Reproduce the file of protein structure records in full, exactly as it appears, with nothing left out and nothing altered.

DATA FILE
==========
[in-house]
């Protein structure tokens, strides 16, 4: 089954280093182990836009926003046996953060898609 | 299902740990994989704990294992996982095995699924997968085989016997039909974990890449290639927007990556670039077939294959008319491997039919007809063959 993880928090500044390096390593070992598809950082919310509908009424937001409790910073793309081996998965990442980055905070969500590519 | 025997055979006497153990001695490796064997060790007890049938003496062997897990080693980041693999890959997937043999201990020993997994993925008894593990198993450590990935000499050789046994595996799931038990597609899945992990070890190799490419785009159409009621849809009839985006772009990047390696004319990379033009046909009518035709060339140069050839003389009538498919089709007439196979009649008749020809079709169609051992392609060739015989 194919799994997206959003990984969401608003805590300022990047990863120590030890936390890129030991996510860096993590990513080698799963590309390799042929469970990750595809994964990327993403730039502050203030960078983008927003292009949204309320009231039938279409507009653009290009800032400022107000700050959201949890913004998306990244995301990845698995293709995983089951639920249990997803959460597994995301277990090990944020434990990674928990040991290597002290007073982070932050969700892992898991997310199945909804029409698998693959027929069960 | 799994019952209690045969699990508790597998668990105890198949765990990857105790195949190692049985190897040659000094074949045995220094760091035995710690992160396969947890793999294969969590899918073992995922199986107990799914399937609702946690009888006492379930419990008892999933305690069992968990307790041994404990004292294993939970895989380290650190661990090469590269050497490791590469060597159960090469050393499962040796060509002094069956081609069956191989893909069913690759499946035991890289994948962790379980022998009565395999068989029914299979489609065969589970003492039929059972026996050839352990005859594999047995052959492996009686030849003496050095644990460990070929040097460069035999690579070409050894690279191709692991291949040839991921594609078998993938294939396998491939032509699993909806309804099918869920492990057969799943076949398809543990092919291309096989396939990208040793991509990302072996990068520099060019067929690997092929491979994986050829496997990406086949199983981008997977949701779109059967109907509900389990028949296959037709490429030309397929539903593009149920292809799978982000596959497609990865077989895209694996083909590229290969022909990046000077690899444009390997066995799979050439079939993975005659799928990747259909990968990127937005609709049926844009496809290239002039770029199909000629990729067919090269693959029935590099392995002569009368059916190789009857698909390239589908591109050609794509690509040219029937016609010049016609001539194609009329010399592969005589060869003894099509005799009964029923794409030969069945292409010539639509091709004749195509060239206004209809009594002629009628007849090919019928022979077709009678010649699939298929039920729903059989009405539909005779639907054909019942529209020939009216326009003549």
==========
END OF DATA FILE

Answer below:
[in-house]
């Protein structure tokens, strides 16, 4: 089954280093182990836009926003046996953060898609 | 299902740990994989704990294992996982095995699924997968085989016997039909974990890449290639927007990556670039077939294959008319491997039919007809063959 993880928090500044390096390593070992598809950082919310509908009424937001409790910073793309081996998965990442980055905070969500590519 | 025997055979006497153990001695490796064997060790007890049938003496062997897990080693980041693999890959997937043999201990020993997994993925008894593990198993450590990935000499050789046994595996799931038990597609899945992990070890190799490419785009159409009621849809009839985006772009990047390696004319990379033009046909009518035709060339140069050839003389009538498919089709007439196979009649008749020809079709169609051992392609060739015989 194919799994997206959003990984969401608003805590300022990047990863120590030890936390890129030991996510860096993590990513080698799963590309390799042929469970990750595809994964990327993403730039502050203030960078983008927003292009949204309320009231039938279409507009653009290009800032400022107000700050959201949890913004998306990244995301990845698995293709995983089951639920249990997803959460597994995301277990090990944020434990990674928990040991290597002290007073982070932050969700892992898991997310199945909804029409698998693959027929069960 | 799994019952209690045969699990508790597998668990105890198949765990990857105790195949190692049985190897040659000094074949045995220094760091035995710690992160396969947890793999294969969590899918073992995922199986107990799914399937609702946690009888006492379930419990008892999933305690069992968990307790041994404990004292294993939970895989380290650190661990090469590269050497490791590469060597159960090469050393499962040796060509002094069956081609069956191989893909069913690759499946035991890289994948962790379980022998009565395999068989029914299979489609065969589970003492039929059972026996050839352990005859594999047995052959492996009686030849003496050095644990460990070929040097460069035999690579070409050894690279191709692991291949040839991921594609078998993938294939396998491939032509699993909806309804099918869920492990057969799943076949398809543990092919291309096989396939990208040793991509990302072996990068520099060019067929690997092929491979994986050829496997990406086949199983981008997977949701779109059967109907509900389990028949296959037709490429030309397929539903593009149920292809799978982000596959497609990865077989895209694996083909590229290969022909990046000077690899444009390997066995799979050439079939993975005659799928990747259909990968990127937005609709049926844009496809290239002039770029199909000629990729067919090269693959029935590099392995002569009368059916190789009857698909390239589908591109050609794509690509040219029937016609010049016609001539194609009329010399592969005589060869003894099509005799009964029923794409030969069945292409010539639509091709004749195509060239206004209809009594002629009628007849090919019928022979077709009678010649699939298929039920729903059989009405539909005779639907054909019942529209020939009216326009003549």